Stop by this terrific chain store in Paris and select a few gorgeous scarves, for men and women
Stop by this terrific chain store in Paris and select a few gorgeous scarves, for men and women

Many of their residents take serious pride and pleasure in how they present themselves, whether the hipsters of Willamsburg or the Sloanies of London. In NYC, assume that wearing black makes for good native camouflage; women favor a good, fresh manicure (easily acquired in many affordable nail salons), and haircut, with polish in cool dark non-frosted shades or pale.

Parisian women, and men, are justifiably known for their style and it’s easy enough to fit in if that’s fun for you. Women rarely wear prints or leggings and many sport truly eye-catching accessories — an unusual hat, a terrific muffler, interesting shoes. I rarely saw anyone wearing high heels; cobblestone streets chew them up. Many men, of all ages, also wear mufflers or scarves to add a dash of color and texture. Look for unusual color combinations and flashes of wit — a lavender sock, a tangerine pair of gloves.

Looking down the stairs at Fortnum & Mason, London
Looking down the stairs at Fortnum & Mason, London

London men, especially, dress with care: narrow-toe, highly-polished leather shoes, narrow trousers, a great briefcase. Women dress more eccentrically and playfully there than in Paris or New York — all black in London and Paris just feels sad and lacks imagination, while the pom-pom-studded skirt I saw on the Tube in London would raise dubious eyebrows in much of New York.

Staying dry/warm

Bring an umbrella to all three cities! In a month, (late December to late January), I faced a frigid low of 33 F to a high of almost 50. London was more humid. A small umbrella, (with a sealable Ziploc bag for when it’s soaked and you need to tuck it into your bag or backpack), is a must.

To stay warm, I’m a big fan of cashmere, even socks, mitts, scarf and/or hat. Light and silky, it’s super-warm but not bulky. Add a thin layer of polypro or silk beneath your clothes on the bitterest of days. Woolen tights aren’t easy to find in the U.S. but also make a big difference.

Oh, go on!
Oh, go on!

Eating and drinking

London will bankrupt you! I have little great advice other than…expect it and bring money. I save hard for my vacations and refuse to make myself miserable, so I mix up splurges, (a cup of tea at the Ritz in London [not the full tea!] for about $10) and a cocktail in their gob-smacking gorgeous bar for $30), with a quick cheap sandwich for lunch.

Keep in mind that museums and art galleries often have excellent dining facilities; I loved my lunch at Tate Modern,

A cup of tea at the Ritz in London
A cup of tea at the Ritz in London

Paris restaurants typically offer a plat du jour, always less costly than dinner.  For about $15 to $20, you can enjoy a hot meal of two or even three courses. Wine can be a little as five euros a glass — about $7. Enjoy!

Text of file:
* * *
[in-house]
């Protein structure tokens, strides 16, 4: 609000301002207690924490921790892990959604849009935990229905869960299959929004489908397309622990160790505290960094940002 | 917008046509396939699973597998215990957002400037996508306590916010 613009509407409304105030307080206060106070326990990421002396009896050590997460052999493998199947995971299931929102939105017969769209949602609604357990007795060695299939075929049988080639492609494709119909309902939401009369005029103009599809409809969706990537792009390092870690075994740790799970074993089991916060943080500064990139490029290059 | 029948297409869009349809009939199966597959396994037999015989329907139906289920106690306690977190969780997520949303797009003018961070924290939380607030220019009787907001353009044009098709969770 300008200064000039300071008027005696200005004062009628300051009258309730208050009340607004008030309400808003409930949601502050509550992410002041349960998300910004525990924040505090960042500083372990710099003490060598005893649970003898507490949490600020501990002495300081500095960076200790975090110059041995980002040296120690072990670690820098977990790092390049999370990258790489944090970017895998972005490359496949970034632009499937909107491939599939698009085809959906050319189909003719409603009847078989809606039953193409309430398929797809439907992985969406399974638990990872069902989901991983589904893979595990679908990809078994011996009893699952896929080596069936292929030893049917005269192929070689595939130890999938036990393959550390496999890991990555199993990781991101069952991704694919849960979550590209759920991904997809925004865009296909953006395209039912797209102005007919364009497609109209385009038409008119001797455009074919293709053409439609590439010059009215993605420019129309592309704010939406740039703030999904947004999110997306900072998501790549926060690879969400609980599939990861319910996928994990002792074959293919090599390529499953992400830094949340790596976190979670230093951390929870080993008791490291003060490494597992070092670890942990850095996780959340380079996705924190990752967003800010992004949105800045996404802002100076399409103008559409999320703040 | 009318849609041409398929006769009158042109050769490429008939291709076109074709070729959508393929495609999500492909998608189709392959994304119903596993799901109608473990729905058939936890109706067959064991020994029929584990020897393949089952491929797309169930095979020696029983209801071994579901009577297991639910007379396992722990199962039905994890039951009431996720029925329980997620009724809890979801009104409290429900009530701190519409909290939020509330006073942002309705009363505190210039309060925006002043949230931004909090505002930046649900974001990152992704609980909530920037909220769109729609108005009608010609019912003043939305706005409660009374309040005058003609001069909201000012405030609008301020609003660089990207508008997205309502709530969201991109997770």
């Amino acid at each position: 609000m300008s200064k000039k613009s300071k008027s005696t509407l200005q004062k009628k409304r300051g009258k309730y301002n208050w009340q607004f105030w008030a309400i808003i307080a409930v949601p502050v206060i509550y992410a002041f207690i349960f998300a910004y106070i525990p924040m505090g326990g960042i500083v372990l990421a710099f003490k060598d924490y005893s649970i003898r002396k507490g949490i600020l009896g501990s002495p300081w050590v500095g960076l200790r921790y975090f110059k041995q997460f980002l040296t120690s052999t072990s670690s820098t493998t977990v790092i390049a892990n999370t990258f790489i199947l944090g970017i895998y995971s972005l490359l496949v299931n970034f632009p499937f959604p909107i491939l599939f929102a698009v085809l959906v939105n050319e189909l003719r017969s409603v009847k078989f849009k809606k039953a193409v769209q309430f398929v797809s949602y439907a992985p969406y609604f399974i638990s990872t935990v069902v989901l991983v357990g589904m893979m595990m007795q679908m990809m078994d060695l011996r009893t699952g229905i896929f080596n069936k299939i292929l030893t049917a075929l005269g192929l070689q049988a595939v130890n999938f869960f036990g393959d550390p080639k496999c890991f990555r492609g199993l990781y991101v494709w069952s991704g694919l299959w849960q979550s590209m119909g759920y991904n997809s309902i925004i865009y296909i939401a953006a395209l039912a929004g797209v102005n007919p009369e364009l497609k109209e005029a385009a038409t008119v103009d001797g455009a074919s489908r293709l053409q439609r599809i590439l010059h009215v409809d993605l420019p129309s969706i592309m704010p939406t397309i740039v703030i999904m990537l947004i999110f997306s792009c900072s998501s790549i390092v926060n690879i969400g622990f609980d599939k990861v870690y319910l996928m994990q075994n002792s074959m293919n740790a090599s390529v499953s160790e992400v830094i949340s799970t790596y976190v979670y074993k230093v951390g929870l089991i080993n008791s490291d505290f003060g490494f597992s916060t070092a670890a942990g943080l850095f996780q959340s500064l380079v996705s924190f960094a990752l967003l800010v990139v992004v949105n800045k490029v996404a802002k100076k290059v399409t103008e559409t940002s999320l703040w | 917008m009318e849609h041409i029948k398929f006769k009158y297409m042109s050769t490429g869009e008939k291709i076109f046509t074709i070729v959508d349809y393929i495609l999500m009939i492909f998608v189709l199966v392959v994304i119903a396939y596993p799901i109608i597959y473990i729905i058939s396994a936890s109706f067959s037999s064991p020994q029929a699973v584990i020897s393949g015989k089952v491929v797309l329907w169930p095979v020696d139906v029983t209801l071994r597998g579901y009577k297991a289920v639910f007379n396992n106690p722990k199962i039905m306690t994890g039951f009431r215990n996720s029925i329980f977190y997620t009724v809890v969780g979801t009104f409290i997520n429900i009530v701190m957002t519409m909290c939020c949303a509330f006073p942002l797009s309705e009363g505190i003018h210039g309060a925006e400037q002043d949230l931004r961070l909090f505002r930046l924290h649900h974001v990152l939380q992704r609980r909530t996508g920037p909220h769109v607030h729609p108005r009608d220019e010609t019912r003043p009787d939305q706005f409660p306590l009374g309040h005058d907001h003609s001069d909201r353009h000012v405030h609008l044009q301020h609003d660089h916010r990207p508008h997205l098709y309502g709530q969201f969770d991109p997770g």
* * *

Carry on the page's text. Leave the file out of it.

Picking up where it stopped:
New York City has a terrifically wide array of options, from the hautest of elegant bars and restaurants to the usual national chains like Olive Garden, Friday’s, etc. The city excels at diners, old-school, all-service restaurants whose enormous laminated menus go on for pages. Few things make me as happy as settling in at the battered Formica counter, (look for a shelf or a hook beneath it to hang your purse or pack so no one can grab it and run), and eating there. Try Neil’s, at 70th and Lexington, or Veselka, on the Lower East Side, in business since 1954.

Mix it up! In New York, dress to the nines and savor a cocktail at classic spots like Bemelman’s, The Campbell Apartment or the Oyster Bar. Go casual to a 100+-year-old bar like Fanelli’s , Old Town or the Landmark. The city also offers lovely, quiet tea-rooms like Bosie in the West Village and dozens of cafes. Head uptown to the Neue Galerie’s Cafe Sabarsky. Heaven!

For breakfast, head to Carmine Street and enjoy The Grey Dog.

Whatever you do, flee midtown: boring, crowded, filled with tourists.

When you’re a visitor with limited time, it’s tempting to rush around all day and forget how tired, hungry and thirsty you’ll end up.  Allow for a two-hour lunch or a glass of wine or an espresso sitting outdoors in a Paris cafe — which has heaters for the winter. Slow down.

And do not keeping staring into your bloody phone. Just….be there.

One of my Paris faves...
One of my Paris faves…

 Read about your city!

These might be histories, or fiction or guidebooks. I always take my London A-Z, (a highly detailed set of maps), and my Plan de Paris, (ditto), both of which are small and slide into a pocket or purse easily.

I treat myself each time to a new and quirky specialist guidebook; this one breaks huge, overwhelming London into its many villages. 

There are, of course, dozens of great blogs written by savvy, stylish people living in each of these cities whose posts will be timely and give you all sorts of fun ideas; I like Small Dog Syndrome for London and Juliet in Paris (whose August 2014 posts about London were super-helpful and detailed.)

Pick up the local newspapers; in New York, compare the New York Times, New York Post and New York Daily News to get a real picture of this city’s diversity; in London, the Guardian, Times and Daily Mail; in Paris (if you read French), Le Monde, and Liberation. The letters to the editor, alone, offer some serious insights into what people all around you are thinking and care most about.

Yes, you can read online but don’t. Go old-school and savor it.

Gives you something to tuck under your arm, and look like you belong!

 

A home away from home: some favorite hotels

By Caitlin Kelly